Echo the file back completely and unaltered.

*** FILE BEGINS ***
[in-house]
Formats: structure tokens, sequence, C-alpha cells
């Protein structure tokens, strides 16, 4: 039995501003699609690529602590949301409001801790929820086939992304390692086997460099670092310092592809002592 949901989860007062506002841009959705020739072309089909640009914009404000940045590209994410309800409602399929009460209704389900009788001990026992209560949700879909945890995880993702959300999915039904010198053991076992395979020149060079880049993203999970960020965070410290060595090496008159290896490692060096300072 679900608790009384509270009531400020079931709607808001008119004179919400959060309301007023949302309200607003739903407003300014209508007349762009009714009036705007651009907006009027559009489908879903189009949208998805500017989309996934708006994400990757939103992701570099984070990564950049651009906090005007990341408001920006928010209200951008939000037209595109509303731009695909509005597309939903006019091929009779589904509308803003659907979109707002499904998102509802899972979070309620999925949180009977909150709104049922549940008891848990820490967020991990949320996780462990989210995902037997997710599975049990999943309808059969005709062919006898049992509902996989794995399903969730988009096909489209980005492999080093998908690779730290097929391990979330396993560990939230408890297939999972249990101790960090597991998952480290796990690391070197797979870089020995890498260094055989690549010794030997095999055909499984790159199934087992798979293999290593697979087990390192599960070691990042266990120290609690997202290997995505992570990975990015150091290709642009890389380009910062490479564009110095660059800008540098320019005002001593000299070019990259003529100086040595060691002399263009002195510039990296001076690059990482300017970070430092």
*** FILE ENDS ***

[in-house]
Formats: structure tokens, sequence, C-alpha cells
């Protein structure tokens, strides 16, 4: 039995501003699609690529602590949301409001801790929820086939992304390692086997460099670092310092592809002592 949901989860007062506002841009959705020739072309089909640009914009404000940045590209994410309800409602399929009460209704389900009788001990026992209560949700879909945890995880993702959300999915039904010198053991076992395979020149060079880049993203999970960020965070410290060595090496008159290896490692060096300072 679900608790009384509270009531400020079931709607808001008119004179919400959060309301007023949302309200607003739903407003300014209508007349762009009714009036705007651009907006009027559009489908879903189009949208998805500017989309996934708006994400990757939103992701570099984070990564950049651009906090005007990341408001920006928010209200951008939000037209595109509303731009695909509005597309939903006019091929009779589904509308803003659907979109707002499904998102509802899972979070309620999925949180009977909150709104049922549940008891848990820490967020991990949320996780462990989210995902037997997710599975049990999943309808059969005709062919006898049992509902996989794995399903969730988009096909489209980005492999080093998908690779730290097929391990979330396993560990939230408890297939999972249990101790960090597991998952480290796990690391070197797979870089020995890498260094055989690549010794030997095999055909499984790159199934087992798979293999290593697979087990390192599960070691990042266990120290609690997202290997995505992570990975990015150091290709642009890389380009910062490479564009110095660059800008540098320019005002001593000299070019990259003529100086040595060691002399263009002195510039990296001076690059990482300017970070430092």